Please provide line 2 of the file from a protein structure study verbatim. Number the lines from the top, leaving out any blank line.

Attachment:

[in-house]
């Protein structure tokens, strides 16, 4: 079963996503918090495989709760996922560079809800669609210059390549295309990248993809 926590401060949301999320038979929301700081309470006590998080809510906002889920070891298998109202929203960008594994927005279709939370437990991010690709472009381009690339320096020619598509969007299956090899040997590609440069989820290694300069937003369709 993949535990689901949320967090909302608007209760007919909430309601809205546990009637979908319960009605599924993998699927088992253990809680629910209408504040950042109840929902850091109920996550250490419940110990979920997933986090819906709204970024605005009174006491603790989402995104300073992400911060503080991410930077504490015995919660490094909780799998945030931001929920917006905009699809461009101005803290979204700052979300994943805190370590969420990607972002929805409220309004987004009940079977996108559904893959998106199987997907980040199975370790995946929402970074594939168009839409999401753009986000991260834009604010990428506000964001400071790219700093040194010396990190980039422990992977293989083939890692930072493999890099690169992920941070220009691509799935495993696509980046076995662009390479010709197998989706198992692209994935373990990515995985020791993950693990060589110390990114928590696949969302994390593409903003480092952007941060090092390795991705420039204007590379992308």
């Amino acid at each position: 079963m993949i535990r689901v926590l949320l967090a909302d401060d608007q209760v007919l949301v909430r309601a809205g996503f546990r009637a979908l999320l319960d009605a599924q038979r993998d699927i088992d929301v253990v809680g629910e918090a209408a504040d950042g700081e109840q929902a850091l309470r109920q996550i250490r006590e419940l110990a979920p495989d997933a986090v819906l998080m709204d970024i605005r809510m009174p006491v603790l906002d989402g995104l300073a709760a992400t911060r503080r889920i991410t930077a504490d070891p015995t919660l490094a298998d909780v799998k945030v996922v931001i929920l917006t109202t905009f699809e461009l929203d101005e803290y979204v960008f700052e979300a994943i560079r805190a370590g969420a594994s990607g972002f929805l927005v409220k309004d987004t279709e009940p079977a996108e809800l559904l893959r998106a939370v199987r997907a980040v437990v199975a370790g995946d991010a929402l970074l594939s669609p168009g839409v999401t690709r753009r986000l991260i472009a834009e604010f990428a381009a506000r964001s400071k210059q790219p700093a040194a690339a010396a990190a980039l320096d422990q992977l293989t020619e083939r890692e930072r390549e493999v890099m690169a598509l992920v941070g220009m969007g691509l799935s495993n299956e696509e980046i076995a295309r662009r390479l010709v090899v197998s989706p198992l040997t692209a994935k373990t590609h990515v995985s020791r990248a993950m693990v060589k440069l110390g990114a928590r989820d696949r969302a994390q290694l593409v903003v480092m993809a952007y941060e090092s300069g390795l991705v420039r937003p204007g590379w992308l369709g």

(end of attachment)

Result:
């Protein structure tokens, strides 16, 4: 079963996503918090495989709760996922560079809800669609210059390549295309990248993809 926590401060949301999320038979929301700081309470006590998080809510906002889920070891298998109202929203960008594994927005279709939370437990991010690709472009381009690339320096020619598509969007299956090899040997590609440069989820290694300069937003369709 993949535990689901949320967090909302608007209760007919909430309601809205546990009637979908319960009605599924993998699927088992253990809680629910209408504040950042109840929902850091109920996550250490419940110990979920997933986090819906709204970024605005009174006491603790989402995104300073992400911060503080991410930077504490015995919660490094909780799998945030931001929920917006905009699809461009101005803290979204700052979300994943805190370590969420990607972002929805409220309004987004009940079977996108559904893959998106199987997907980040199975370790995946929402970074594939168009839409999401753009986000991260834009604010990428506000964001400071790219700093040194010396990190980039422990992977293989083939890692930072493999890099690169992920941070220009691509799935495993696509980046076995662009390479010709197998989706198992692209994935373990990515995985020791993950693990060589110390990114928590696949969302994390593409903003480092952007941060090092390795991705420039204007590379992308």